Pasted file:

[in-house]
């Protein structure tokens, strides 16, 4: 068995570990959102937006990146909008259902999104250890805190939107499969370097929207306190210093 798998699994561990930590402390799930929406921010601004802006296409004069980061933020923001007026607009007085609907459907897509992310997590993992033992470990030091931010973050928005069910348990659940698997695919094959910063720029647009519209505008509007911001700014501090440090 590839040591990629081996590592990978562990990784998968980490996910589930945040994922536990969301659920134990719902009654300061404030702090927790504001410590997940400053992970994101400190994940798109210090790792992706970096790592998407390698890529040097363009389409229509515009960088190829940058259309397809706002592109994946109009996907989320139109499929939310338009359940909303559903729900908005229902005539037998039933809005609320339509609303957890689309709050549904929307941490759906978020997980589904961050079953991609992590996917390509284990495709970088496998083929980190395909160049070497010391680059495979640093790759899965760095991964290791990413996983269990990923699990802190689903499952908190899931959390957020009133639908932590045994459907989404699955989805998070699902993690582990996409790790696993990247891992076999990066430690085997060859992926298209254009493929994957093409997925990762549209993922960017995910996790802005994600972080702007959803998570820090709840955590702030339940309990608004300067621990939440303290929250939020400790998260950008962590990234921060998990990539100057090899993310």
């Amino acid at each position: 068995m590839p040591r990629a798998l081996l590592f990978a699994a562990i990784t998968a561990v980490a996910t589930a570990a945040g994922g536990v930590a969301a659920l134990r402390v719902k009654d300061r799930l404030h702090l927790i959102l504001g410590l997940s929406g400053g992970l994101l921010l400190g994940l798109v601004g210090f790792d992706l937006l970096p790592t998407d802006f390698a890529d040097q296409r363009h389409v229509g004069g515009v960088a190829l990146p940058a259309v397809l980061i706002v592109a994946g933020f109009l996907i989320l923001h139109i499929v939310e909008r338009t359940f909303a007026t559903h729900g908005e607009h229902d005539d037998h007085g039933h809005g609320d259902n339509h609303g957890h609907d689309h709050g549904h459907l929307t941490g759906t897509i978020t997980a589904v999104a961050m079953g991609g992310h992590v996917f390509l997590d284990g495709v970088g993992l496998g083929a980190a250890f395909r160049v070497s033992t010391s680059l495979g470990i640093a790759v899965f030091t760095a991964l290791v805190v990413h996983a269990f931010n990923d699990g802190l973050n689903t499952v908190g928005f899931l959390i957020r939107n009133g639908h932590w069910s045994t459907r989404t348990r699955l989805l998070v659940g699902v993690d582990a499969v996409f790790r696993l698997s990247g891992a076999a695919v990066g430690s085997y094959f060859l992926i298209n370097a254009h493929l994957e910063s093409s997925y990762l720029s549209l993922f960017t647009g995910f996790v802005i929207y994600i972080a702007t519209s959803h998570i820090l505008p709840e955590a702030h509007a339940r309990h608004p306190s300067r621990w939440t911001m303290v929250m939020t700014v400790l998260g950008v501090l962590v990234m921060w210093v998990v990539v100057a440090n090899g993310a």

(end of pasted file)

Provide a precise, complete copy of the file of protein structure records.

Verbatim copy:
[in-house]
């Protein structure tokens, strides 16, 4: 068995570990959102937006990146909008259902999104250890805190939107499969370097929207306190210093 798998699994561990930590402390799930929406921010601004802006296409004069980061933020923001007026607009007085609907459907897509992310997590993992033992470990030091931010973050928005069910348990659940698997695919094959910063720029647009519209505008509007911001700014501090440090 590839040591990629081996590592990978562990990784998968980490996910589930945040994922536990969301659920134990719902009654300061404030702090927790504001410590997940400053992970994101400190994940798109210090790792992706970096790592998407390698890529040097363009389409229509515009960088190829940058259309397809706002592109994946109009996907989320139109499929939310338009359940909303559903729900908005229902005539037998039933809005609320339509609303957890689309709050549904929307941490759906978020997980589904961050079953991609992590996917390509284990495709970088496998083929980190395909160049070497010391680059495979640093790759899965760095991964290791990413996983269990990923699990802190689903499952908190899931959390957020009133639908932590045994459907989404699955989805998070699902993690582990996409790790696993990247891992076999990066430690085997060859992926298209254009493929994957093409997925990762549209993922960017995910996790802005994600972080702007959803998570820090709840955590702030339940309990608004300067621990939440303290929250939020400790998260950008962590990234921060998990990539100057090899993310």
């Amino acid at each position: 068995m590839p040591r990629a798998l081996l590592f990978a699994a562990i990784t998968a561990v980490a996910t589930a570990a945040g994922g536990v930590a969301a659920l134990r402390v719902k009654d300061r799930l404030h702090l927790i959102l504001g410590l997940s929406g400053g992970l994101l921010l400190g994940l798109v601004g210090f790792d992706l937006l970096p790592t998407d802006f390698a890529d040097q296409r363009h389409v229509g004069g515009v960088a190829l990146p940058a259309v397809l980061i706002v592109a994946g933020f109009l996907i989320l923001h139109i499929v939310e909008r338009t359940f909303a007026t559903h729900g908005e607009h229902d005539d037998h007085g039933h809005g609320d259902n339509h609303g957890h609907d689309h709050g549904h459907l929307t941490g759906t897509i978020t997980a589904v999104a961050m079953g991609g992310h992590v996917f390509l997590d284990g495709v970088g993992l496998g083929a980190a250890f395909r160049v070497s033992t010391s680059l495979g470990i640093a790759v899965f030091t760095a991964l290791v805190v990413h996983a269990f931010n990923d699990g802190l973050n689903t499952v908190g928005f899931l959390i957020r939107n009133g639908h932590w069910s045994t459907r989404t348990r699955l989805l998070v659940g699902v993690d582990a499969v996409f790790r696993l698997s990247g891992a076999a695919v990066g430690s085997y094959f060859l992926i298209n370097a254009h493929l994957e910063s093409s997925y990762l720029s549209l993922f960017t647009g995910f996790v802005i929207y994600i972080a702007t519209s959803h998570i820090l505008p709840e955590a702030h509007a339940r309990h608004p306190s300067r621990w939440t911001m303290v929250m939020t700014v400790l998260g950008v501090l962590v990234m921060w210093v998990v990539v100057a440090n090899g993310a």